A lot of my unwinding still includes my students as I announce volleyball games or attend other sporting events or performances. I love these opportunities because they let me see my kids in a different light and remind me how awesome they are. I also spend as much time outside as possible, whether it’s going for a quick hike with my pup or a bike ride. Beyond traveling and reading, I cheer hard for the CSU Rams! Go State!

Big money

Millions in grant dollars will bring more counselors to Indiana’s underserved students

KIPP Indy was one of several schools in the county to receive a counseling grant.

Scores of Indiana schools were awarded private grants that will allow them to bolster counseling services for students, many of whom are lacking help for an increasing portfolio of problems, including fallout from the state’s drug epidemic and basic needs like advice on college applications.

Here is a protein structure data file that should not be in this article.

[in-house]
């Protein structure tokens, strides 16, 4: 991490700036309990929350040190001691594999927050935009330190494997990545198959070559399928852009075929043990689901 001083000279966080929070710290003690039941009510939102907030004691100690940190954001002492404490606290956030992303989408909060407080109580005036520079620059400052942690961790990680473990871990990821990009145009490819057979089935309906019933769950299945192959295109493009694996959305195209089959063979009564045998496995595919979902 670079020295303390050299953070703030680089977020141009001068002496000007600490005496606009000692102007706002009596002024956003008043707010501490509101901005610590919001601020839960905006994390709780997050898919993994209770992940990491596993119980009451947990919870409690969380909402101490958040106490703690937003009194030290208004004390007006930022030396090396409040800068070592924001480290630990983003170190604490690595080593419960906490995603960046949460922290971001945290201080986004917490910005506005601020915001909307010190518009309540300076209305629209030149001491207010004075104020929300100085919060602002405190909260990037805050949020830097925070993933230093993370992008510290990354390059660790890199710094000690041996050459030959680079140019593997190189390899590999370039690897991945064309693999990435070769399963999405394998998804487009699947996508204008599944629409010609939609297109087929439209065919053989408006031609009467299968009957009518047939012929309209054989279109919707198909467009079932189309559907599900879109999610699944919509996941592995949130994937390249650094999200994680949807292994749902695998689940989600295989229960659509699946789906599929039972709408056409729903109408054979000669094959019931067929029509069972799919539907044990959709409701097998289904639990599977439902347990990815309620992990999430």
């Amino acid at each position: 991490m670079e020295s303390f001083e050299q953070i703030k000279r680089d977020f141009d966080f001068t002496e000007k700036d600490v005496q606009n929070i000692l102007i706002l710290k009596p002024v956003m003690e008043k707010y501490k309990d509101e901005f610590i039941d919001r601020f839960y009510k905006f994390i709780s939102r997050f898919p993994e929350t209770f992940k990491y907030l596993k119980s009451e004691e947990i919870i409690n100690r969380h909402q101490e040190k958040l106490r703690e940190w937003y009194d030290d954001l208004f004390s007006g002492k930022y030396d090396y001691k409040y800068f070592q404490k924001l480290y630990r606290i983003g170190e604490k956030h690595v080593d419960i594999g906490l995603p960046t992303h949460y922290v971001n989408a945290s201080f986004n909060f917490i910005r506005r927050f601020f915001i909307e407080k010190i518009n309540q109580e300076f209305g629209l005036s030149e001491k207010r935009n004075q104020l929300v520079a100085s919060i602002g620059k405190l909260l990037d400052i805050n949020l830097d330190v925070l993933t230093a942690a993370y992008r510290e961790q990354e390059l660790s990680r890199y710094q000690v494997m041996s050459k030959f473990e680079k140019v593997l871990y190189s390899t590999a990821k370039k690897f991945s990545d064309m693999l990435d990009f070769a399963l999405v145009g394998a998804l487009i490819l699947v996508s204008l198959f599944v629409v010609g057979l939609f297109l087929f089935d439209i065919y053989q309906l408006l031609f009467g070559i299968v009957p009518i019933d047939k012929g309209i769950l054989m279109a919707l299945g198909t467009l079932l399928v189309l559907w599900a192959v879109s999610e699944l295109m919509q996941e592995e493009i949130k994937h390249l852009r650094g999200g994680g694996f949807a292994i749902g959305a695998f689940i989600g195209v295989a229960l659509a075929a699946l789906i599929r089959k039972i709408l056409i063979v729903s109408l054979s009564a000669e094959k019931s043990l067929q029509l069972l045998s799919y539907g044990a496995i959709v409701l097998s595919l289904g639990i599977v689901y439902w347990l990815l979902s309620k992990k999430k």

The $26.4 million in grants, decided last month, include six for Marion County districts and charter schools. They were awarded by Lilly Endowment, a prominent Indianapolis-based philanthropy founded by key players in the pharmaceutical giant Eli Lilly.

The grants went to 52 school districts and five charter schools, covering about a third of the state’s counties. Based on enrollment, they ranged from about $68,000 to almost $3 million.

Lilly began its push to help schools build better counseling programs last year.

“The response from school corporations and charter schools far exceeded the Endowment’s expectations,” said Sara B. Cobb, the Endowment’s vice president for education. “We believe that this response demonstrates a growing awareness that enhanced and expanded counseling programs are urgently needed to address the academic, college, career, and social and emotional counseling needs of Indiana’s K-12 students.”

As Chalkbeat previously reported, school counselors have been stretched exceedingly thin in recent years, both in Indiana and across the country. On average, each Hoosier counselor is responsible for 630 students, making Indiana 45th out of 50 states and the District of Columbia for counselor-to-student ratios. The American School Counselor Association recommends a ratio of no higher than one counselor for every 250 students.